Then, he descended the mound and went to his village. There, he met his fellow-villagers. They were surprised to see his appearance: it did not look tidy. They also noticed that he looked sad and older than he actually was. So, they asked him about what had actually happened to him, but he never replied. Some showed their sympathy, but most had scornful words for him.
Those who pitied him kept saying, “What is going on? Formerly, you were very hard working in your garden and now you sit the whole day and stare and neglect everything, including yourself.”
And then, he told them what had happened. Some believed his words. But when they told his story to other people, some scoffed and spit on the ground.
So, the man became an old man. He did not take care of himself any longer and, as a result, got a skin disease and was called Manarmakeri, the Old Man with Scabies or the Old Man with Scaly Skin. 
These thoughts made the Old Man toss in bed. He thought that The Land of Souls and Heavens  were both perfect. This world is imperfect because there is still night and all people are still in bindings; they are still unreal people. So, he was going to search for the Utopia the living people are yearning for.
How could he make it come true for them? One thing he was sure of: they should not spoil blood and keep pigs anymore. They should not kill snakes either because snakes guarded the way to the Utopian Land of Souls. And if the Utopia appeared, it would last for only three days and nights because he himself walked for three days and nights in darkness before he reached the Utopia place.
To search for the Utopia, the Old Man descended the small hill he had lived on. He went to Sopen, a village at the foot of the hill. There is a creek called the Sopendo on the south coast of Biak, and the village, is located on the banks of the creek.
Sopen and the Mountains
All Biak people have considered the village sacred. It is the source of the Manarmakeri myth. In addition, nearly all myths of the Biak people, their history, and culture originated from this village. The myths of origins and of the princes or lords also came from this place. The lords include heroes and dignitaries. Sopen was at the same time the place for the worship of the “gods.”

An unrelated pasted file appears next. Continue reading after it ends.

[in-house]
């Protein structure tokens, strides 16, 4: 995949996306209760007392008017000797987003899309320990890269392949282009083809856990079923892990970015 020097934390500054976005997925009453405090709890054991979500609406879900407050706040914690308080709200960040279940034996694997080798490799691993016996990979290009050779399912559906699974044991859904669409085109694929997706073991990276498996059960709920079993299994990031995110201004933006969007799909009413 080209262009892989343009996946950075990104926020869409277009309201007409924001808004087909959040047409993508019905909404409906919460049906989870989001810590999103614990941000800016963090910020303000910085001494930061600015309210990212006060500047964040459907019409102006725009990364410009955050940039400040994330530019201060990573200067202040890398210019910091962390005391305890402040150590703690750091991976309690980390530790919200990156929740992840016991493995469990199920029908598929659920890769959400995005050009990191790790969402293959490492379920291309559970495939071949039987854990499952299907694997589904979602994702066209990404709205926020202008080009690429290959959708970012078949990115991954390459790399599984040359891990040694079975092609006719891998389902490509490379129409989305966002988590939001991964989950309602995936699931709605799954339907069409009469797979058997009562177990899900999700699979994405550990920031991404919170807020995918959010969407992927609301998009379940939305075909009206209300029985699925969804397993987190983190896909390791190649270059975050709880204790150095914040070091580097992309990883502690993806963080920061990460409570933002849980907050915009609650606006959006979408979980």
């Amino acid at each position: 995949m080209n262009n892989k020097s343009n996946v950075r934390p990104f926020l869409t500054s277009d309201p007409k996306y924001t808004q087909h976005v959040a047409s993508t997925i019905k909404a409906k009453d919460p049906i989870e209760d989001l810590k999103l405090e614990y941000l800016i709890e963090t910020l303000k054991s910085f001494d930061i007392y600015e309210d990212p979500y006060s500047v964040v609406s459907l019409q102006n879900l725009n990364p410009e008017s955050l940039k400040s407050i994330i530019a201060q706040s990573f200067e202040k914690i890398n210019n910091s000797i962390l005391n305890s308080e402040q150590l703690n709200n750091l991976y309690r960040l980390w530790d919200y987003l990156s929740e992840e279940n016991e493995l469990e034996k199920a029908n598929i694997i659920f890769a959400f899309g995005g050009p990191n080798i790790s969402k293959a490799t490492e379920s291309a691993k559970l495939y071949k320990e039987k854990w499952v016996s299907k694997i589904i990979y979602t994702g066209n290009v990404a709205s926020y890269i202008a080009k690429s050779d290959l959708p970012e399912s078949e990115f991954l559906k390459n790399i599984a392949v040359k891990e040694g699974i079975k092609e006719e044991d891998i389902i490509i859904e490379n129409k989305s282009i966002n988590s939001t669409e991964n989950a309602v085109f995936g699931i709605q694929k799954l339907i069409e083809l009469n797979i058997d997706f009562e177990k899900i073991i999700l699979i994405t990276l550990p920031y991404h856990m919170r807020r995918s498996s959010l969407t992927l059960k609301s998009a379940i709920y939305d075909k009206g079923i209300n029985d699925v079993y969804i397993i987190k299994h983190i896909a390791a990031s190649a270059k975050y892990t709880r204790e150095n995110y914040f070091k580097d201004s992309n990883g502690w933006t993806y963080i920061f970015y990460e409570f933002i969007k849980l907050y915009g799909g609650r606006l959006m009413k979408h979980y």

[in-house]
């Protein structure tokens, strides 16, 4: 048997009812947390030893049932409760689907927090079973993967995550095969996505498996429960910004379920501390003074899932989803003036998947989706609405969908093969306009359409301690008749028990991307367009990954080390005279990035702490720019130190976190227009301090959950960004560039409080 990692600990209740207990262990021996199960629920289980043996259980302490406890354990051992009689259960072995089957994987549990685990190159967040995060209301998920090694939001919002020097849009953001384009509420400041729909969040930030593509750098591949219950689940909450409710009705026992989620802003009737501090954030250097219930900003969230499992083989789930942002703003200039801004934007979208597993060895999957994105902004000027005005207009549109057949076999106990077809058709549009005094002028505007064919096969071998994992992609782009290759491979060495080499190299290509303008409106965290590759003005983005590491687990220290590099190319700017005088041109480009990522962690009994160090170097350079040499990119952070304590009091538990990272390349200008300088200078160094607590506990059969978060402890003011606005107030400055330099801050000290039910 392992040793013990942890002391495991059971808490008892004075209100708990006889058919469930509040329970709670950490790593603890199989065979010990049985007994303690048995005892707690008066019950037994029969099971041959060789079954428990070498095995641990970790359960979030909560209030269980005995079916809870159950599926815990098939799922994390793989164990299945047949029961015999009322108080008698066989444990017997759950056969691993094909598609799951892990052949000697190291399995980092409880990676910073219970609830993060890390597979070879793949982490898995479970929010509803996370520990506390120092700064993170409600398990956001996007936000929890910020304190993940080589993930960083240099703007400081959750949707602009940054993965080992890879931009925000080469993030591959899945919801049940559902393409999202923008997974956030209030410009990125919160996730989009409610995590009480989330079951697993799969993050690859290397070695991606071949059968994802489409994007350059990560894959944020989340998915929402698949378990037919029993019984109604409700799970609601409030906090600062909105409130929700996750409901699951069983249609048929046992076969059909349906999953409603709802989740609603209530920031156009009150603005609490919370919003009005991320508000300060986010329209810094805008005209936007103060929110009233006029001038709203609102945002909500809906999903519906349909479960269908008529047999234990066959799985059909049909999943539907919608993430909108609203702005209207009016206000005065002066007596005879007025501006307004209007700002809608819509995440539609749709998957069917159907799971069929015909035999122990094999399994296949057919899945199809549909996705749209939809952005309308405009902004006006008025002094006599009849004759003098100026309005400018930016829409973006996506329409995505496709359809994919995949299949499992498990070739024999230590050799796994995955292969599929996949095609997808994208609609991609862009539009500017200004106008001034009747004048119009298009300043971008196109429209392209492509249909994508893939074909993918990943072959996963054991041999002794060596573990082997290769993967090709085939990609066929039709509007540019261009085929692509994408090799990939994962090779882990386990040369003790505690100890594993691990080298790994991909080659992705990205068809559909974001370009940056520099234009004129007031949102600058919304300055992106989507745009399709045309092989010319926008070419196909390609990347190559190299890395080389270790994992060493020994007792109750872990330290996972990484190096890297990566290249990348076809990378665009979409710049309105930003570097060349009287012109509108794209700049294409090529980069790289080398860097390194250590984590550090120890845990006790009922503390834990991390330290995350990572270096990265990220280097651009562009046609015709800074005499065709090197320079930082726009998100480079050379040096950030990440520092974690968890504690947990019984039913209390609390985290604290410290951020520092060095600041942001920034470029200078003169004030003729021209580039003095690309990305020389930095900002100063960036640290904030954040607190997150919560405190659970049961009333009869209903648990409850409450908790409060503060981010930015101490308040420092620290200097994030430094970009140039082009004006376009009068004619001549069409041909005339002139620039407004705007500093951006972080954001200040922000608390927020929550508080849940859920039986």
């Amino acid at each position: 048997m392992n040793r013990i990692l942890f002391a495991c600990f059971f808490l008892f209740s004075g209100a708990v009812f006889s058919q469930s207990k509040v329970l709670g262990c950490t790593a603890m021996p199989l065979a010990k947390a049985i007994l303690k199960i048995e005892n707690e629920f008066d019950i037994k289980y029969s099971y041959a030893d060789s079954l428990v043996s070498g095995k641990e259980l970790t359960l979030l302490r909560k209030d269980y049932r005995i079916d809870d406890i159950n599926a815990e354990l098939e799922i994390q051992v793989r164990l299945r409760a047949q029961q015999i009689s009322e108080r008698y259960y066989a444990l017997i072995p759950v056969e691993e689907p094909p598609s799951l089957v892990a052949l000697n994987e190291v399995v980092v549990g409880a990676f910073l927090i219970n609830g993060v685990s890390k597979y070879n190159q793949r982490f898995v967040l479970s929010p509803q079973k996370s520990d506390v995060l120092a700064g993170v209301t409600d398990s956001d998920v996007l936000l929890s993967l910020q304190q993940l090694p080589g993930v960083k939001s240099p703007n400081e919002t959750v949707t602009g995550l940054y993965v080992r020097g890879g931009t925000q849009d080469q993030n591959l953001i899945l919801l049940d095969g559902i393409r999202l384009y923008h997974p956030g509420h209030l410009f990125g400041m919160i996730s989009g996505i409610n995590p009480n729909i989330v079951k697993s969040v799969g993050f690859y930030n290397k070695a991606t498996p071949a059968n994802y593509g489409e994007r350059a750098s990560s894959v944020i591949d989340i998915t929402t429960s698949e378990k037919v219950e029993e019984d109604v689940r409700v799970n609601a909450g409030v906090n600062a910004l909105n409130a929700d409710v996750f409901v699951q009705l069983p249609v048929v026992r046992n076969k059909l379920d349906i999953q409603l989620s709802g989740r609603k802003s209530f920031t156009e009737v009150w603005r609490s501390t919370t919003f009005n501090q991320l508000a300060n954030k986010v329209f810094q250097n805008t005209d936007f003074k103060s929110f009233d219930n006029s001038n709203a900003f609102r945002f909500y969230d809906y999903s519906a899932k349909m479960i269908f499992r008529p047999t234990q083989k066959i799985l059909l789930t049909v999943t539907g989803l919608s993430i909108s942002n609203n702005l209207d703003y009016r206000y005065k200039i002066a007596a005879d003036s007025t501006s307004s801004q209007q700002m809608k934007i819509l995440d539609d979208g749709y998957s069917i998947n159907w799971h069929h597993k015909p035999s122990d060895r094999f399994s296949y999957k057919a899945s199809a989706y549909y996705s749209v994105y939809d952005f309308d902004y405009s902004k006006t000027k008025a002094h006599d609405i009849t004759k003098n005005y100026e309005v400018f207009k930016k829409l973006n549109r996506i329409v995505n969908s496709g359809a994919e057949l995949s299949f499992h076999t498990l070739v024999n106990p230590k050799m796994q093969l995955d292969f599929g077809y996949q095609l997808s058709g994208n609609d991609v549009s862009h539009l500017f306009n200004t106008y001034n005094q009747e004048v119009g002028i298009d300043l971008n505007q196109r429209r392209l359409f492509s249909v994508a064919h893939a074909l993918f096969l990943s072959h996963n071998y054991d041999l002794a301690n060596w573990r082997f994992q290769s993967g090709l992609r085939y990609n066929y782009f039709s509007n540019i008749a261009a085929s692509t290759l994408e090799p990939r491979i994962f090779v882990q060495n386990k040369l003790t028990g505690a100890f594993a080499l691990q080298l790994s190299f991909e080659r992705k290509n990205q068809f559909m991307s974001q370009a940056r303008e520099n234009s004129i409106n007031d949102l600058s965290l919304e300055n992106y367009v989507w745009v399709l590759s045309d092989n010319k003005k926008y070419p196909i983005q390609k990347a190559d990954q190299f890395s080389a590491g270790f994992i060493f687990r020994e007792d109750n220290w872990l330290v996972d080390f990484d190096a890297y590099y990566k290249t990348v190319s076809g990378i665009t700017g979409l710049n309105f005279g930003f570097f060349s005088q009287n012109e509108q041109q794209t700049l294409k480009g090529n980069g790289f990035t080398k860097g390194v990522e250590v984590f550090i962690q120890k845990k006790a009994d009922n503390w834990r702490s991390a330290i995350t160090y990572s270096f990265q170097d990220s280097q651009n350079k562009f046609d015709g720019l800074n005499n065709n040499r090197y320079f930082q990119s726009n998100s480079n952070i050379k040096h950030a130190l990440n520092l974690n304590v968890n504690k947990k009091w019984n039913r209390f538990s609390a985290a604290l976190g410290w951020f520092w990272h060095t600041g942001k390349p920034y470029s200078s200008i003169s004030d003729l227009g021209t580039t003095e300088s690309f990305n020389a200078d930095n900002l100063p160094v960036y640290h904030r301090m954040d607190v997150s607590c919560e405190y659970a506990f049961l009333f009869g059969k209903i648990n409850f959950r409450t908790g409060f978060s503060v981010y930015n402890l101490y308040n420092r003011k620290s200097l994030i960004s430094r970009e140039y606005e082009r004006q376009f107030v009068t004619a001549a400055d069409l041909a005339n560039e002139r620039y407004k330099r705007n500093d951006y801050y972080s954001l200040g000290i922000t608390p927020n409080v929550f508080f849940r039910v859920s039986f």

There are three mountains behind Sopen. The first is called Yamnaibori, the mountain of rest; the second, Sumbinyabo, the mountain where men kidnapped the princess; and the third, Mansuarbori, the mountain of the cassowary bird or the mountain of love.
Manarmakeri who possessed the “secret” of life and death lived on Yamnaibori. He cultivated woodcarving and other art forms, such as writing poems, for the Irianese, especially the Biak people.
Before he got scabies or kaskado, a skin disease resembling scales of a fish that covered his body, Manarmakeri was called Yawi Nusyado. His mother was Inggimos Mandos and his father was from the clan  of Nusyado. He was a widower and kept a garden of pumpkins and took care of a pig.
The Capture of the Princess
The village chief of Sopen was a prince. One day, his son left his house armed with his bow and arrows. He wanted to shoot fish at the beach.
Near him, he was surprised to notice an unusual sight. A cassowary was fishing in a lagoon. The bird was doing something very unusual in the water. When he felt that enough fish had already swum or drifted into his feathers, he paddled out of the water and shook off the fish on a dry spot of the beach.
Then, at the edge of the lagoon, the large bird put down his fish and put them into a woven basket. The young prince was surprised again to notice that the cassowary was not alone. After putting the fish into the basket, he lifted a child and the basket, put them on his back. Then he returned to Mansuarbori, his dwelling. After watching these amazing events, the young prince returned home. Later, he came to know that the cassowary was the grandfather and the child was his granddaughter.
The child was in fact a beautiful princess and the young prince fell in love with her. He wanted her to become his ladylove.